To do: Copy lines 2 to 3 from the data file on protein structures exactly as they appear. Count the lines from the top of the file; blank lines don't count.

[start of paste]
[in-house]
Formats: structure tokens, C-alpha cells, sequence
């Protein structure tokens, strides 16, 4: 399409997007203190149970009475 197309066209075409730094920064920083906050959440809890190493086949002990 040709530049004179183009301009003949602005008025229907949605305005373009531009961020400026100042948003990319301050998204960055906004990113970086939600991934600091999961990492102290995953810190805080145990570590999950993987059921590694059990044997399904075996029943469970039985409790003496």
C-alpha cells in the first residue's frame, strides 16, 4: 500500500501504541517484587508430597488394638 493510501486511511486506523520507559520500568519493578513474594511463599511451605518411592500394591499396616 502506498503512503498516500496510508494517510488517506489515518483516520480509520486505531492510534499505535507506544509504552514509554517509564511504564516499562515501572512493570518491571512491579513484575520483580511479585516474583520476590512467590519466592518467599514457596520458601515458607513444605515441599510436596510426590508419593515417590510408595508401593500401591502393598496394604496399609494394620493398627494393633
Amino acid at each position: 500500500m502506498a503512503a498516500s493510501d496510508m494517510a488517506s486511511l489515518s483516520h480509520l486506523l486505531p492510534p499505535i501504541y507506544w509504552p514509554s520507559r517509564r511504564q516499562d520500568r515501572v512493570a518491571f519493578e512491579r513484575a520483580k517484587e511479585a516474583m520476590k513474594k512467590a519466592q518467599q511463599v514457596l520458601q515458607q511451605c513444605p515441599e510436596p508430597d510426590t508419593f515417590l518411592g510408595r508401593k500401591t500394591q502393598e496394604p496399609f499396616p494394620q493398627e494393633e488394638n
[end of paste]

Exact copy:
Formats: structure tokens, C-alpha cells, sequence
């Protein structure tokens, strides 16, 4: 399409997007203190149970009475 197309066209075409730094920064920083906050959440809890190493086949002990 040709530049004179183009301009003949602005008025229907949605305005373009531009961020400026100042948003990319301050998204960055906004990113970086939600991934600091999961990492102290995953810190805080145990570590999950993987059921590694059990044997399904075996029943469970039985409790003496």